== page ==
Food safety on the table at world conference

UN Secretary-General Antonio Guterres speaks at the “Africa Leadership Meeting — Investing in Health Outcomes” held at a hotel in Addis Ababa, Ethiopia Saturday, Feb. 9, 2019. (AP)
Updated 12 February 2019
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Food safety on the table at world conference

  • The two-day forum is bringing together health bosses and experts from 125 countries to combat the peril of unsafe food
  • Unsafe food kills more than 400,000 people each year, according to UN estimates

ADDIS ABABA, Ethiopia: Food contaminated with bacteria, viruses, parasites and toxic chemicals is a mounting health hazard and a crippling economic burden, a global conference on food safety has been told.
The two-day forum is bringing together health bosses and experts from 125 countries to combat the peril of unsafe food, a hazard that kills more than 400,000 people each year, according to UN estimates.
“Today, the world produces enough food for everyone,” Jose Graziano Da Silva, director general of the UN’s Food and Agriculture Organization (FAO), said at the opening of the conference on Monday.
But much of this food “is not safe,” he added.
“We estimate that each year, nearly one person in 10 falls sick after eating contaminated food,” said Kazuaki Miyagishima, who heads the World Health Organization (WHO) food security department.
Of the 600 million people who fall sick from unsafe food, around 420,000 die, according to the UN’s estimate.
Children under five suffer most, comprising 40 percent of those who fall ill.
According to the WHO, contaminated food is to blame more than 200 diseases, ranging from diarrhea to cancers — and the economic impact is huge but often overlooked.
The FAO estimates the cost for low and middle-income countries to be in the range of $95 billion (83.5 billion euros) per year.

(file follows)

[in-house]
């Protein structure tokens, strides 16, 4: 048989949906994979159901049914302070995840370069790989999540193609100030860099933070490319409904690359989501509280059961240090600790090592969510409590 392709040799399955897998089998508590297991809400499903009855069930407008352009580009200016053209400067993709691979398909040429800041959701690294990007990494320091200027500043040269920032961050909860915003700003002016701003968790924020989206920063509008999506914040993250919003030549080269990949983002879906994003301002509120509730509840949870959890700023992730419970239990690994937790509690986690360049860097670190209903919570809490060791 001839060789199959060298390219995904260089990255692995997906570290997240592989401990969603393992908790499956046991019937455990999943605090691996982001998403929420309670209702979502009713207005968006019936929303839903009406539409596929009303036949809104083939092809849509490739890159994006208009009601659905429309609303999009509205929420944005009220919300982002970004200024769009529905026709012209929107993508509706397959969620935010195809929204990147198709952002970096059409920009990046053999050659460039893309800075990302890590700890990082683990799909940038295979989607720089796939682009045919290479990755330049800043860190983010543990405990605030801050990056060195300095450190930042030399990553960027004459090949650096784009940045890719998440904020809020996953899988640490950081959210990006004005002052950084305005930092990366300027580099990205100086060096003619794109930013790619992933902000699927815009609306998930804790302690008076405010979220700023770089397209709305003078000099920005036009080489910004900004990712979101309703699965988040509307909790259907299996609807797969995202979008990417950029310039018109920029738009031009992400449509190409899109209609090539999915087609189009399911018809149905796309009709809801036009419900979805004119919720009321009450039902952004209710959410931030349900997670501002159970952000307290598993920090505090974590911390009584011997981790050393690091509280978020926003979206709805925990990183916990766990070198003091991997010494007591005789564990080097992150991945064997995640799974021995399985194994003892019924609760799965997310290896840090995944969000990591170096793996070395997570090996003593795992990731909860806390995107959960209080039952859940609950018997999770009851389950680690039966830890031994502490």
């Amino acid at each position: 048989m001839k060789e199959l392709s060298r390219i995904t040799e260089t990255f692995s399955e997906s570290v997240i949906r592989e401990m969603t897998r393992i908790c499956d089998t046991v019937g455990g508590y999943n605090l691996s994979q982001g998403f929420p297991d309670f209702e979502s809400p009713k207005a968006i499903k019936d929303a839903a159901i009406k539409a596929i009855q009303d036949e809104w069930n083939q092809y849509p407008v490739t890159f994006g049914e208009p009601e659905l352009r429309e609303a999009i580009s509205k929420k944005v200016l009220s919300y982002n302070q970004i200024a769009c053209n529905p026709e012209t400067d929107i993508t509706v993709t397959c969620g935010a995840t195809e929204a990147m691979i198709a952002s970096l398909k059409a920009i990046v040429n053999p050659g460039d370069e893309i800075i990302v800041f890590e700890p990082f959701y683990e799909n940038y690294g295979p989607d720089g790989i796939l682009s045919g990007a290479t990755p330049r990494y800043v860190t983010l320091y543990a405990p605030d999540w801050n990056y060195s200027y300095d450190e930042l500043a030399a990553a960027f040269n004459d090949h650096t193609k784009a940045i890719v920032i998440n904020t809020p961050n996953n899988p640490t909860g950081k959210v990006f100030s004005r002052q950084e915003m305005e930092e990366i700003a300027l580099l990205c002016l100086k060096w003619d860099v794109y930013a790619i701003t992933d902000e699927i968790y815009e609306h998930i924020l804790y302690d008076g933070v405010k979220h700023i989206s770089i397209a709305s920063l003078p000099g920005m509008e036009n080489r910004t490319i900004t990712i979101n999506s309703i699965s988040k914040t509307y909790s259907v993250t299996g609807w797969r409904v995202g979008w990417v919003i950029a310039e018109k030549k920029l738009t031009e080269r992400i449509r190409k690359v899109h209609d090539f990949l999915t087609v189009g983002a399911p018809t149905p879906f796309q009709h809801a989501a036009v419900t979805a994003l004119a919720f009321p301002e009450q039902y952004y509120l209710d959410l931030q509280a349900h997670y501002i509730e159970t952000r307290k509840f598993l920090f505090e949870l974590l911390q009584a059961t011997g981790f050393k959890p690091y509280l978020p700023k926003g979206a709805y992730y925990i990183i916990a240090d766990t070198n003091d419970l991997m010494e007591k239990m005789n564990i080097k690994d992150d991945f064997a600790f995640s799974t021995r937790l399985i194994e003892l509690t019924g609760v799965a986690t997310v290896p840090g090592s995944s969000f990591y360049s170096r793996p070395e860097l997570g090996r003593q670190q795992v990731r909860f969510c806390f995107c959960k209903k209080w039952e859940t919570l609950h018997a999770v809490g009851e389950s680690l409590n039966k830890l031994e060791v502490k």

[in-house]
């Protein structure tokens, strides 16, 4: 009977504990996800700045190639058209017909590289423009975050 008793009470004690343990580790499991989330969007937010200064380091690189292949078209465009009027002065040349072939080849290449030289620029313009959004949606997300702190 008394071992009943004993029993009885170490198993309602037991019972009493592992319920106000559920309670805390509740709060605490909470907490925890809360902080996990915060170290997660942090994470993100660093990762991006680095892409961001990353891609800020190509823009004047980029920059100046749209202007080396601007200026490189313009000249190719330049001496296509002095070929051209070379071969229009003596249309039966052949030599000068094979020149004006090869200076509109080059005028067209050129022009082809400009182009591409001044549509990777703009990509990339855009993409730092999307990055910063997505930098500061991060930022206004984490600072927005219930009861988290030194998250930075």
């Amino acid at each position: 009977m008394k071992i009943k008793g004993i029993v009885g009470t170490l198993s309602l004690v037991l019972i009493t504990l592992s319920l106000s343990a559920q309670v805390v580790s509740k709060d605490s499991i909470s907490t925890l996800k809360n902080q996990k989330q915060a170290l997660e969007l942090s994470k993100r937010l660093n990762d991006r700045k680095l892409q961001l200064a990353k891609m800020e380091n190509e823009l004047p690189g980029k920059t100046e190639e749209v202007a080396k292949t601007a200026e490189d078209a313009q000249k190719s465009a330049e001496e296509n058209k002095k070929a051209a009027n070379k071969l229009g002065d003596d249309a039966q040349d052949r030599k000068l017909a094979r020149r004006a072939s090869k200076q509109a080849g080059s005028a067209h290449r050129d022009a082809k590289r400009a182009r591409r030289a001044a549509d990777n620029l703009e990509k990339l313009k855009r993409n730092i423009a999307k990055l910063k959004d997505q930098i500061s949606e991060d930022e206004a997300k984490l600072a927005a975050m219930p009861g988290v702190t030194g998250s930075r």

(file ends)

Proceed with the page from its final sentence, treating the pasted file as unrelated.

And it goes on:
The conference, attended by ministers and deputy ministers from some 20 countries, is expected to issue a call for better coordination and support.
“Africa has a major interest in this,” said Miyagishima, adding the continent, followed by Southeast Asia, is the worst affected by contaminated food.
Miyagishima said a multi-pronged approach was needed.
This includes stronger laws, better training and equipment and beefing up health systems to detect potential risks and swap information countries, he said.
The risks are very diverse, ranging from bacteria such as salmonella or listeria, to chemicals such as cancer-causing heavy metals and organic pollutants.
For countries facing drought or famine, the challenge is preventing the population from using water contaminated by cholera, or eating food unsuitable for consumption.
For countries trying to better respect international norms and export certain food products, Miyagishima warned of a “situation where exported food is of a better quality than products destined for the local market.”
In Europe, Miyagishima said there was a need for faster exchange of information between health authorities, recalling the 2017 contamination of eggs in the Netherlands, which were distributed to numerous countries.
The conference comes at a time of swelling controversy over the use of chemical products in agriculture, including the controversial weed-killer Roundup.
“Regulatory decisions, international or national, should be based on sound science,” he said.
The UN in December announced the creation of a World Food Safety Day on June 7.


Sri Lanka police hunt 140 after Easter bombings as shooting erupts in east

Updated 6 min 21 sec ago
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Sri Lanka police hunt 140 after Easter bombings as shooting erupts in east

  • Muslims in Sri Lanka were urged to pray at home Friday after warning of possible car bomb attacks
  • President Maithripala Sirisena told reporters some Sri Lankan youths had been involved with Daesh since 2013

COLOMBO: Sri Lankan police are trying to track down 140 people believed linked to Daesh, which claimed responsibility for the Easter Sunday suicide bombings that killed 253, as shooting erupted in the east during a raid.
Muslims in Sri Lanka were urged to pray at home after the State Intelligence Services warned of possible car bomb attacks, amid fears of retaliatory violence.
And the US Embassy in Sri Lanka urged its citizens to avoid places of worship over the weekend after authorities reported there could be more attacks targeting religious centers.
Archbishop of Colombo Cardinal Malcolm Ranjith told reporters he had seen a leaked internal security document warning of further attacks on churches and there would be no Catholic masses this Sunday anywhere on the island.